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Contact Improvisation with Jen Hong


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Sensing in to Self/Becoming the Other

In this workshop we will begin with solo exercises exploring our own sensory experience. In tune with ourselves, we will bring this listening quality to dancing with a partner, locating the autonomy of our own bodies’ desires while relating to another. We will help each other get into our bodies through hands-on warm-ups involving exploration of the skeleton/joint relationships, muscles, and fascia/connective tissue. Basic fundamentals of Contact Improvisation, such as the point of contact, basic weight sharing principles, flow and resistance, and the relationship between safety and risk will be covered. There will be improvisational structures to encourage and allow spontaneity, surprise, and joy to your dancing with others!

Bring a partner or friend or come by yourself. All-levels welcome!

Cost: $20 pre-paid through Paypal, $25 day of event

A life-long dancer, Jen Hong began her modern dance training at Reed College in Portland, OR and went on to perform with various companies and choreographers in the Northwest for over a decade. She now dances, teaches, and plays in Los Angeles. Jen co-facilitates the Santa Monica Contact Improv Jam and has taught CI as a guest lecturer at UCLA, CalArts (CA Institute of the Arts), and Pieter Space. She is part of the Axis Syllabus International Research Network and counts its founder, Frey Faust as one of her dearest teachers and conspirators in her investigation of human movement and the body as primary research site.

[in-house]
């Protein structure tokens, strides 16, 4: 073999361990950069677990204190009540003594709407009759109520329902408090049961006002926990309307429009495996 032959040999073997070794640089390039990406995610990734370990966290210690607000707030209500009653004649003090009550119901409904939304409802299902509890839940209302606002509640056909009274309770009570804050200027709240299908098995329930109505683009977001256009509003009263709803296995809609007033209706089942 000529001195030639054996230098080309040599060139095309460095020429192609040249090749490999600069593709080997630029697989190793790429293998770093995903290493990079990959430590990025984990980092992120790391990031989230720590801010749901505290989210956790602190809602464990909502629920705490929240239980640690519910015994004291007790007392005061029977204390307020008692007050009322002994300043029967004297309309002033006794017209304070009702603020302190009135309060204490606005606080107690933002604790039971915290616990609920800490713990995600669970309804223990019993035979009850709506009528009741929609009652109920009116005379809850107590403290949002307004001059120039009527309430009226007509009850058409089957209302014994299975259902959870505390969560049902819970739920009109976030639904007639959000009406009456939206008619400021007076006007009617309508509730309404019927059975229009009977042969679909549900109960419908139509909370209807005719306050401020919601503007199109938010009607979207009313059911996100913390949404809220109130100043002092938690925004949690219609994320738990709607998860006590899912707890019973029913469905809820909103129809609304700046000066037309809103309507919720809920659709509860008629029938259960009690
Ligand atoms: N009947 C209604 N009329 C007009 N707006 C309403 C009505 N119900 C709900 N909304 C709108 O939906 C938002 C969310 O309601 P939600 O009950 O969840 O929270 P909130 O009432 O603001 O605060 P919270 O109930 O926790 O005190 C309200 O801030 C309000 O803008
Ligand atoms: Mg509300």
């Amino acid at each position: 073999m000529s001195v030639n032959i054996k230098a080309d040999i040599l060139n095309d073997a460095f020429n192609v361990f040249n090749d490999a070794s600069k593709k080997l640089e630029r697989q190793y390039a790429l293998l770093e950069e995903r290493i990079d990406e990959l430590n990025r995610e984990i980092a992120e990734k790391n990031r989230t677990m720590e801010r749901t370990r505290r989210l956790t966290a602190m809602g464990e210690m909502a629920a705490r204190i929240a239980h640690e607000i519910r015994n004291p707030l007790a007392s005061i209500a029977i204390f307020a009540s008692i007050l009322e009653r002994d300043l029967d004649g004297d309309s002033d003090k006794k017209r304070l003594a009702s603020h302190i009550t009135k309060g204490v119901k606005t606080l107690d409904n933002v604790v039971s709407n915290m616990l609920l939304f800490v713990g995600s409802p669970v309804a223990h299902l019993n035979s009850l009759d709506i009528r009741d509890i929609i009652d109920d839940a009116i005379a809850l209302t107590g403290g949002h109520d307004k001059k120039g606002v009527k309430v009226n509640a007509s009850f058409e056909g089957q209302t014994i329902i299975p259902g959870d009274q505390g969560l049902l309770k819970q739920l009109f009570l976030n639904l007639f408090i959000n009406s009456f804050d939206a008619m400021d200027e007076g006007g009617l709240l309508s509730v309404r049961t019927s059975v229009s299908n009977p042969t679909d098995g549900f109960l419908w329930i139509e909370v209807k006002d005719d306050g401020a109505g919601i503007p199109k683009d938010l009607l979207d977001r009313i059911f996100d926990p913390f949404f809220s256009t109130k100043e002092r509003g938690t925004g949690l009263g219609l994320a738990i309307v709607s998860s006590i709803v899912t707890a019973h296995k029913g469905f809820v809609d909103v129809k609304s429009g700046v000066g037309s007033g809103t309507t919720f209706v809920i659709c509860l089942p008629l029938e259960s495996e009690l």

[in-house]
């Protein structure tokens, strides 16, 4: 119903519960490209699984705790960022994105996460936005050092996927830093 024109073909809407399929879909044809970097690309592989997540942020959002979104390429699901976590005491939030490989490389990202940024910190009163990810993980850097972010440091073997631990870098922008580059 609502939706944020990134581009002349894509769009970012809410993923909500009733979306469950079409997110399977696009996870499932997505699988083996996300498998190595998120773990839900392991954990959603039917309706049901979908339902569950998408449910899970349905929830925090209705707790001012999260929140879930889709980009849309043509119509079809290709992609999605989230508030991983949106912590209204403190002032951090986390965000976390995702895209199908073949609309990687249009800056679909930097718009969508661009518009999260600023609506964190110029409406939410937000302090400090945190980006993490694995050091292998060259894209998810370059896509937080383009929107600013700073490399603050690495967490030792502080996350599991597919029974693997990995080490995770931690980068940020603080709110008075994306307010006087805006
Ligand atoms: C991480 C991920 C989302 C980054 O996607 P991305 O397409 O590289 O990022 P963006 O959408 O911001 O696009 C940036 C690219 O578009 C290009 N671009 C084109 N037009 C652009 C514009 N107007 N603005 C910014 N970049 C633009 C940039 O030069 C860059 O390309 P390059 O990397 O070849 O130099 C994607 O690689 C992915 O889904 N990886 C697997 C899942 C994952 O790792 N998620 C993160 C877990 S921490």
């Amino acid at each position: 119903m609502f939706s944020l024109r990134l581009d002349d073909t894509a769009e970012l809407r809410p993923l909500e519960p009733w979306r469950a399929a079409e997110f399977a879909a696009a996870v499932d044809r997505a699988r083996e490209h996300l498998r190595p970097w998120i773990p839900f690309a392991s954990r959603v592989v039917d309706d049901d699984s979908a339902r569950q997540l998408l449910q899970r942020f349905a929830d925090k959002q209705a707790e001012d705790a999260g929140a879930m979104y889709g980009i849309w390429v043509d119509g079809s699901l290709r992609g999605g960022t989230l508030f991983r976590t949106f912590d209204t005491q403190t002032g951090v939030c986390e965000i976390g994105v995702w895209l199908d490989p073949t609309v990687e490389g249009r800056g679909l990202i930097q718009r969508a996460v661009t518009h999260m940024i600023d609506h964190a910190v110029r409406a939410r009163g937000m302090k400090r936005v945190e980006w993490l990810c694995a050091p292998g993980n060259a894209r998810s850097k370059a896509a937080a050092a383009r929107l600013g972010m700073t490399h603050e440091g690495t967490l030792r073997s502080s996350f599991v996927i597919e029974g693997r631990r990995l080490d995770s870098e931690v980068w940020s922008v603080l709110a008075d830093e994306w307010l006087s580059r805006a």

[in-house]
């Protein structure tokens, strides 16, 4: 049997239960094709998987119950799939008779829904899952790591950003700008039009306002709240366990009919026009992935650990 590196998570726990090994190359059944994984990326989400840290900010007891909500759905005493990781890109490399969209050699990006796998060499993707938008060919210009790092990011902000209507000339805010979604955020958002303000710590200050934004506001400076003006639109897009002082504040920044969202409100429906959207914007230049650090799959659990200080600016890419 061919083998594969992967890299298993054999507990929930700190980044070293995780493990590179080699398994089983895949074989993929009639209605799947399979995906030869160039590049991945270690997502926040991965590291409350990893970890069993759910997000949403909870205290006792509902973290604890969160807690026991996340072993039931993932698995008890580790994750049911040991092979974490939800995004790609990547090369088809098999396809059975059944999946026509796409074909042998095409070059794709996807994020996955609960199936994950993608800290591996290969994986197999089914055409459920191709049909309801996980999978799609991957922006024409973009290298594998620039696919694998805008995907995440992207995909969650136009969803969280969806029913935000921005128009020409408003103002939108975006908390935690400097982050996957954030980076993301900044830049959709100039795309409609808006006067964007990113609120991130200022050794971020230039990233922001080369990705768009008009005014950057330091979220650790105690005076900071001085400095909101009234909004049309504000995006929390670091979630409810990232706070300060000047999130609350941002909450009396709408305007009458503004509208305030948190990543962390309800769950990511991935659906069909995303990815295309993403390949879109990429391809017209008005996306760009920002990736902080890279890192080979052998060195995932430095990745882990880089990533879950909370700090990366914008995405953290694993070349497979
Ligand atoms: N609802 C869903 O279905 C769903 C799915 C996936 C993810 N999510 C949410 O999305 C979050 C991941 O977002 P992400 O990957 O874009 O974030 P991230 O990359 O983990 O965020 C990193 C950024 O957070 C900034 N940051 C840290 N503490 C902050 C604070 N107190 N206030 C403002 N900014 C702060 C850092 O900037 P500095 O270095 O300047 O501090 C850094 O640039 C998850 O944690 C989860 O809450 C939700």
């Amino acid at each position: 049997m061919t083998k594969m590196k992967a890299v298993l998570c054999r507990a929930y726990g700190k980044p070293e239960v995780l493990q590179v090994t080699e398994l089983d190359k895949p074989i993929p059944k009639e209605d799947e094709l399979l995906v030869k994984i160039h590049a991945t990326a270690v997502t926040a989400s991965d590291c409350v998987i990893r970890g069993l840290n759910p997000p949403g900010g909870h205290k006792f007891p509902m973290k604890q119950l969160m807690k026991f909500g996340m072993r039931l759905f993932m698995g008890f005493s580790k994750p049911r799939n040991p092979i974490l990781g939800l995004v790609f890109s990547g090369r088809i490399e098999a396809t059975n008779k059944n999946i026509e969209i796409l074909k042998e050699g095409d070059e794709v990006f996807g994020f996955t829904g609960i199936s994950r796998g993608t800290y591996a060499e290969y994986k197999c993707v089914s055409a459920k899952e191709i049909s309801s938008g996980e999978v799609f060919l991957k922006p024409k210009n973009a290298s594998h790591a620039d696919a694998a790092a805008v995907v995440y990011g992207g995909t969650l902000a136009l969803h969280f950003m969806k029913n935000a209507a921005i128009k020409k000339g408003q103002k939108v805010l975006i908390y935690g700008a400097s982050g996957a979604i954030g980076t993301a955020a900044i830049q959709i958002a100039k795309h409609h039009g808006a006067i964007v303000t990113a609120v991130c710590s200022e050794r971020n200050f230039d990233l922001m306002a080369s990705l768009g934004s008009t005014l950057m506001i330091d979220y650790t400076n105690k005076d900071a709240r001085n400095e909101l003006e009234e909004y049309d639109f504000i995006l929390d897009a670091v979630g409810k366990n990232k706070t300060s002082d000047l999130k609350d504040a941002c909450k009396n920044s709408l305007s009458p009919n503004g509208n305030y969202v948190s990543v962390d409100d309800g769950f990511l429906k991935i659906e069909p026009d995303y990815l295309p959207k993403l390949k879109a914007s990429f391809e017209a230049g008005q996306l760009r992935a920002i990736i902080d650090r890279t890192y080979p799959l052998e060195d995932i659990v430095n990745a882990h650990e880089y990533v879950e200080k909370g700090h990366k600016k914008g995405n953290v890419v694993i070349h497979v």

Contact Improvisation is an evolving system of movement initiated in 1972 by American choreographer Steve Paxton. The improvised dance form is based on the communication between two moving bodies that are in physical contact and their combined relationship to the physical laws that govern their motion—gravity, momentum, inertia.The body, in order to open to these sensations, learns to release excess muscular tension and abandon a certain quality of willfulness to experience the natural flow of movement. Practice includes rolling, falling, being upside down, following a physical point of contact, supporting and giving weight to a partner.—early definition by Steve Paxton and others, 1970s,
from CQ Vol. 5:1, Fall 1979